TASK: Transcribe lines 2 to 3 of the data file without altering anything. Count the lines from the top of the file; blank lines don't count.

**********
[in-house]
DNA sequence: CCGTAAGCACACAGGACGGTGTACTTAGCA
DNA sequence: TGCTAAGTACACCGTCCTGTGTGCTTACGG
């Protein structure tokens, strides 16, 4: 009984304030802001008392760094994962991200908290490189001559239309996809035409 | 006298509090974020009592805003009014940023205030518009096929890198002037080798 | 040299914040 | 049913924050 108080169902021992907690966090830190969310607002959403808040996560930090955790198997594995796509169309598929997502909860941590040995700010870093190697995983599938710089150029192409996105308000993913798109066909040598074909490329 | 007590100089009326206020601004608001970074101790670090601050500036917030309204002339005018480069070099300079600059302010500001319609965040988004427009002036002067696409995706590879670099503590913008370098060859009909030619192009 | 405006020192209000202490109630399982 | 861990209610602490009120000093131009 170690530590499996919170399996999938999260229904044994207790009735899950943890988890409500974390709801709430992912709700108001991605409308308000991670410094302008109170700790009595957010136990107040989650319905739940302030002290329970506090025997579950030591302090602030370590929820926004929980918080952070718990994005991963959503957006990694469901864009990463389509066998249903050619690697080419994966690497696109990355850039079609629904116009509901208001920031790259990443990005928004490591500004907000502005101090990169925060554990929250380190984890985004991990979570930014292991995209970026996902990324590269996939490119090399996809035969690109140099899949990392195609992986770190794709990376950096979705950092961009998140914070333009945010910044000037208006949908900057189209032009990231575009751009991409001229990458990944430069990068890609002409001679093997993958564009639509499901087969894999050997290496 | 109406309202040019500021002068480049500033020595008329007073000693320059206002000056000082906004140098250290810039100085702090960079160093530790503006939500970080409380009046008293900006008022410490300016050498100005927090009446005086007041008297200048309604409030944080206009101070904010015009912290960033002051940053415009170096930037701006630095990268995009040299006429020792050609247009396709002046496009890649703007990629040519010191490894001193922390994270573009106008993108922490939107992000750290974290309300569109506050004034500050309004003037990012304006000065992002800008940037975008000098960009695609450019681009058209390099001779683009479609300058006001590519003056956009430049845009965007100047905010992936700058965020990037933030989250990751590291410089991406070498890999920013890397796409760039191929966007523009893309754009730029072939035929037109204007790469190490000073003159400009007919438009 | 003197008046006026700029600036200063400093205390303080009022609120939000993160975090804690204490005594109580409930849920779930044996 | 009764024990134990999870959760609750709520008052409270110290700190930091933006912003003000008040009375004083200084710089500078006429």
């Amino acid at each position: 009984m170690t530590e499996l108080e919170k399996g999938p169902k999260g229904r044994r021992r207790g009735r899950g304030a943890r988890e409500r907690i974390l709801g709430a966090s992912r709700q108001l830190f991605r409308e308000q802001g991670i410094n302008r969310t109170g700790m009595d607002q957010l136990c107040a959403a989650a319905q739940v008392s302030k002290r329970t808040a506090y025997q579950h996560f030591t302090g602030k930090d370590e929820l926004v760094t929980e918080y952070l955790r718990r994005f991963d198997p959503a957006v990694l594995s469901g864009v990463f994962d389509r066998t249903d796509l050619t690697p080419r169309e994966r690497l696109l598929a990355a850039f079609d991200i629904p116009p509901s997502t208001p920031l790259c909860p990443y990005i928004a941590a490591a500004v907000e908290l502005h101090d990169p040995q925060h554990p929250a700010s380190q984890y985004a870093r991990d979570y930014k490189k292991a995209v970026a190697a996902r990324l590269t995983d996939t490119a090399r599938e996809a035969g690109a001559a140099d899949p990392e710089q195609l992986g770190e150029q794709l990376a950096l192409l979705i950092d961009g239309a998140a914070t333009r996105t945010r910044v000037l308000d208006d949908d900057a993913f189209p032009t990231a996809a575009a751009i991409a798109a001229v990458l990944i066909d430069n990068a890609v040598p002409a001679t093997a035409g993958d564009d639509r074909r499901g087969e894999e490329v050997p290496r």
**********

DNA sequence: CCGTAAGCACACAGGACGGTGTACTTAGCA
DNA sequence: TGCTAAGTACACCGTCCTGTGTGCTTACGG